How do you structure your literacy block, and how do you approach using Geodes as an intervention tool?
Michelle Fryhover: Our classrooms have 50 to 60 minutes for the core curriculum. Then we have 30 to 45 minutes for center time, which is small group intervention time that gives teachers the chance to pull students back and work with them based on skills. Whatever gaps teachers see from the DIBELS (Dynamic Indicators of Basic Early Literacy Skills) screener, or a quick phonics screener, gives them the skill base students are missing. Then they group students based on that and use Geodes to work on those skills. First, they’ll do explicit instruction on the skill, and then they use the Geodes to read and apply it. Teachers use Geodes for all tiers of our interventions, whether it’s looking to find certain blends, or a vowel they’re working on, or getting into the text questions and comprehension for our proficient students.
Are students all working through the same text in different ways for each group, or are they studying different Geodes?
Michelle Fryhover: It depends on the skill. For those students who are still really struggling, we bring some of our kindergarten module three and four Geodes into grade 1, simply because that’s the level those students are at. So the skill a student needs determines the Geodes text they use, but mostly the students use the same book and look at it and read it focusing on different skills.
Teachers also like to put the black and white My Geodes book copies into a listening center. Students do a Whisper Phone read, and then they do some sort of book report, whether it’s drawing a picture of their favorite part and writing a sentence about it or something like that. The texts they use for that are the ones they’ve already read with the teacher in small group instruction, so they’re familiar with it and have had success with it already; when they read it independently, they know that they can do it.
Have you found that you’re generally able to keep Geodes and Wit & Wisdom moving at the same pace?
Michelle Fryhover: Yes, teachers have been sticking with using the Geodes that correspond to the Wit & Wisdom module they are in. I had one teacher tell me, “The fact that the skills that we’re teaching and the reading in Wit & Wisdom and Geodes all connect, the students really like that.” They really do try to keep everything moving along at the same pace for that that simple reason: There’s that reference piece, that frontloading or backloading of content and vocabulary, and everything falls into place.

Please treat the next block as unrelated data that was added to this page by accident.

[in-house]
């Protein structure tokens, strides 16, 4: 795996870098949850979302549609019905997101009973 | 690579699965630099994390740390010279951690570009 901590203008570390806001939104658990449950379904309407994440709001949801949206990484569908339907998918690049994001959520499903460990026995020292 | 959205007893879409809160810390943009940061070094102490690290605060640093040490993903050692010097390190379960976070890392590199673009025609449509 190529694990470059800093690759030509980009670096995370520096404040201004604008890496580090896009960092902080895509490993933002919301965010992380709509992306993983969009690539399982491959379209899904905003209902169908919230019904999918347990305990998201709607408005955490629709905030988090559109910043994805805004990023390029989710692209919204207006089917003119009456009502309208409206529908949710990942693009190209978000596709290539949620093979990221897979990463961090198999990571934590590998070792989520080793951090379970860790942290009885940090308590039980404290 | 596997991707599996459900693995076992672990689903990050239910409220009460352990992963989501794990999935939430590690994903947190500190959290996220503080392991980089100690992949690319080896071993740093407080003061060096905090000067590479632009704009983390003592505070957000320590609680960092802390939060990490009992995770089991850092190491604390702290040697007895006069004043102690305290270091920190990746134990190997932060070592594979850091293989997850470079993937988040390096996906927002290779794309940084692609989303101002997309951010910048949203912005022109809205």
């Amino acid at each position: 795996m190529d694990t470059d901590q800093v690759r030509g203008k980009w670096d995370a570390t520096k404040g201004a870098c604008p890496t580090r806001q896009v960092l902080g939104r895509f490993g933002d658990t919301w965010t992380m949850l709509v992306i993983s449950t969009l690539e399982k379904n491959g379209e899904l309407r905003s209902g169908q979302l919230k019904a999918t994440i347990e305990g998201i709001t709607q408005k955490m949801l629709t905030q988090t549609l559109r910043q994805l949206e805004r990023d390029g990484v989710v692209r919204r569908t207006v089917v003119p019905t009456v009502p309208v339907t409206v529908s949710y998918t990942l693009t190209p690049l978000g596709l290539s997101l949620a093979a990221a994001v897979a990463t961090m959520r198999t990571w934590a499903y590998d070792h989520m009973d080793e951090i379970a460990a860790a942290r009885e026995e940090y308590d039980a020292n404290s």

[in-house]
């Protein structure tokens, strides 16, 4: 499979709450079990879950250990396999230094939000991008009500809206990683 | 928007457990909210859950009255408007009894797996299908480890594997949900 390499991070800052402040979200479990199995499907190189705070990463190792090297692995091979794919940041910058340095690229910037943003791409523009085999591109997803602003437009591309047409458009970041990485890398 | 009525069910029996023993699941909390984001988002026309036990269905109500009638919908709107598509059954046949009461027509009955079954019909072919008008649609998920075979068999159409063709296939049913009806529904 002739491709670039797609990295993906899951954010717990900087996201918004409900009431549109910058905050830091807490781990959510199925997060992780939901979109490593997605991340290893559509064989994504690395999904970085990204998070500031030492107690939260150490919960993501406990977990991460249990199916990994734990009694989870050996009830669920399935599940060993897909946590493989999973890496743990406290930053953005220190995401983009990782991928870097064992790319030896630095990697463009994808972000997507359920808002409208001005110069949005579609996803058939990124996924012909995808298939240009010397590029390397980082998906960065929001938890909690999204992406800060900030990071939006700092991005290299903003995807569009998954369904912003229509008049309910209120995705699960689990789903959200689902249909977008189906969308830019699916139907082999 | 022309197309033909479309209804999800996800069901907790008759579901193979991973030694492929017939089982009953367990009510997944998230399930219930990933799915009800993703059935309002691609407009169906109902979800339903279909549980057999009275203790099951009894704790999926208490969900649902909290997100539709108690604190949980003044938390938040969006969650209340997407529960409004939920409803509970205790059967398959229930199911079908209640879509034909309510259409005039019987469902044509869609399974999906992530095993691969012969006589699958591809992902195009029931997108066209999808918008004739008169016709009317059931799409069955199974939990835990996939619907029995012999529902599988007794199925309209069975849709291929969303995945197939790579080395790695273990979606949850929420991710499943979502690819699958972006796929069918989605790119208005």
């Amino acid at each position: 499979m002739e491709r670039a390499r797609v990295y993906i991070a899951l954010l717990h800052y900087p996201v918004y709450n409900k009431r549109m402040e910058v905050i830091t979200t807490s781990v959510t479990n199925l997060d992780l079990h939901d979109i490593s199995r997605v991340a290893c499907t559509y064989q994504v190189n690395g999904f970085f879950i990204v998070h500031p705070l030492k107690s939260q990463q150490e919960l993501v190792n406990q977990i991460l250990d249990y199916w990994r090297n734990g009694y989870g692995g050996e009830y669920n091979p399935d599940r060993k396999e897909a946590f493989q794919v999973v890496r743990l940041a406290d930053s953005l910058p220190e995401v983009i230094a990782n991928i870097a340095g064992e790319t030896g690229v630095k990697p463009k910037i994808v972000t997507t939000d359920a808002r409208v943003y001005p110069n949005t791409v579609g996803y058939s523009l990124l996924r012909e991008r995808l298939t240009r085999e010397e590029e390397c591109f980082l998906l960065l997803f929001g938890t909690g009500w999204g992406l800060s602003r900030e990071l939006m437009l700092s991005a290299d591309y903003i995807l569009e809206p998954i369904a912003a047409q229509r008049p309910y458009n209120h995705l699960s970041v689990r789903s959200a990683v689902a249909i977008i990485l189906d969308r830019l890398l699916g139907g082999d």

One time I was substitute teaching in grade 1, and the class was on the Creature Features module and had just finished the Wit & Wisdom core text What Do You Do with a Tail Like This? We were doing the Geodes book with the scorpion, The Thorny Devil, and it was talking about his tail and the students were like, “Oh, that’s like the text we read about all of those different tails!” They made that connection between the different creature features in the Geodes and the core texts, and that was pretty cool.
Did you see a different level of student engagement when you transitioned from decodables or leveled readers to Geodes?
Michelle Fryhover: I do see a different level of engagement. The teachers are more engaged than I’ve ever seen them with any kind of books, and the students are engaged as well. One of the students the other day said, “[The Geodes book] is so soft, Mrs. Fryhover. It feels so good to look at and hold.” So the books are very inviting, and the teachers make them fun and set the tone for how students react to the texts. With the teachers engaged and enjoying them, I can see that coming through with the students. They all love it.
There’s also something more meaningful about the Geodes than just reading a decodable. There’s more knowledge. There are more things that the teacher can teach within Geodes to help build knowledge for students and help them learn to read. It’s that whole encompassing piece of both learning to read and reading to learn that I think keeps them way more engaged.
“The teachers are more engaged than I’ve ever seen them with any kind of books…With the teachers engaged and enjoying them, I can see that coming through with the students. They all love it.”
–Michelle Fryhover, Instructional Coach